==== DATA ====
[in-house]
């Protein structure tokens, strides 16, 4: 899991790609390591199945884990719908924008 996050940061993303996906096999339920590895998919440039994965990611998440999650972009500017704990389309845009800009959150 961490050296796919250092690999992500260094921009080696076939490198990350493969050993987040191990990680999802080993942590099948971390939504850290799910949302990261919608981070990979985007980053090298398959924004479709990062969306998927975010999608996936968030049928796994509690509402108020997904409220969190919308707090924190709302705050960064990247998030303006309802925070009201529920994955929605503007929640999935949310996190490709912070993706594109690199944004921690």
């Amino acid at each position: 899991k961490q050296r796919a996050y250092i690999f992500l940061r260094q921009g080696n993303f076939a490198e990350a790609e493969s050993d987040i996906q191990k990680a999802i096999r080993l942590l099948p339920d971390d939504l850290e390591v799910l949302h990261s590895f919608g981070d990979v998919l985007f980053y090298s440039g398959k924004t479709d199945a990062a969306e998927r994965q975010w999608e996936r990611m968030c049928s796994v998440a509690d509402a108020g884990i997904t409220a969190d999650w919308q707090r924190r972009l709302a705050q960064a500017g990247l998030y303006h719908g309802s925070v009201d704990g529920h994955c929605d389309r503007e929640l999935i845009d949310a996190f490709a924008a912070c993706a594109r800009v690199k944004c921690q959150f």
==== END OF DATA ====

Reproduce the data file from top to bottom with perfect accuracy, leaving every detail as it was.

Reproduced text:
[in-house]
């Protein structure tokens, strides 16, 4: 899991790609390591199945884990719908924008 996050940061993303996906096999339920590895998919440039994965990611998440999650972009500017704990389309845009800009959150 961490050296796919250092690999992500260094921009080696076939490198990350493969050993987040191990990680999802080993942590099948971390939504850290799910949302990261919608981070990979985007980053090298398959924004479709990062969306998927975010999608996936968030049928796994509690509402108020997904409220969190919308707090924190709302705050960064990247998030303006309802925070009201529920994955929605503007929640999935949310996190490709912070993706594109690199944004921690």
């Amino acid at each position: 899991k961490q050296r796919a996050y250092i690999f992500l940061r260094q921009g080696n993303f076939a490198e990350a790609e493969s050993d987040i996906q191990k990680a999802i096999r080993l942590l099948p339920d971390d939504l850290e390591v799910l949302h990261s590895f919608g981070d990979v998919l985007f980053y090298s440039g398959k924004t479709d199945a990062a969306e998927r994965q975010w999608e996936r990611m968030c049928s796994v998440a509690d509402a108020g884990i997904t409220a969190d999650w919308q707090r924190r972009l709302a705050q960064a500017g990247l998030y303006h719908g309802s925070v009201d704990g529920h994955c929605d389309r503007e929640l999935i845009d949310a996190f490709a924008a912070c993706a594109r800009v690199k944004c921690q959150f």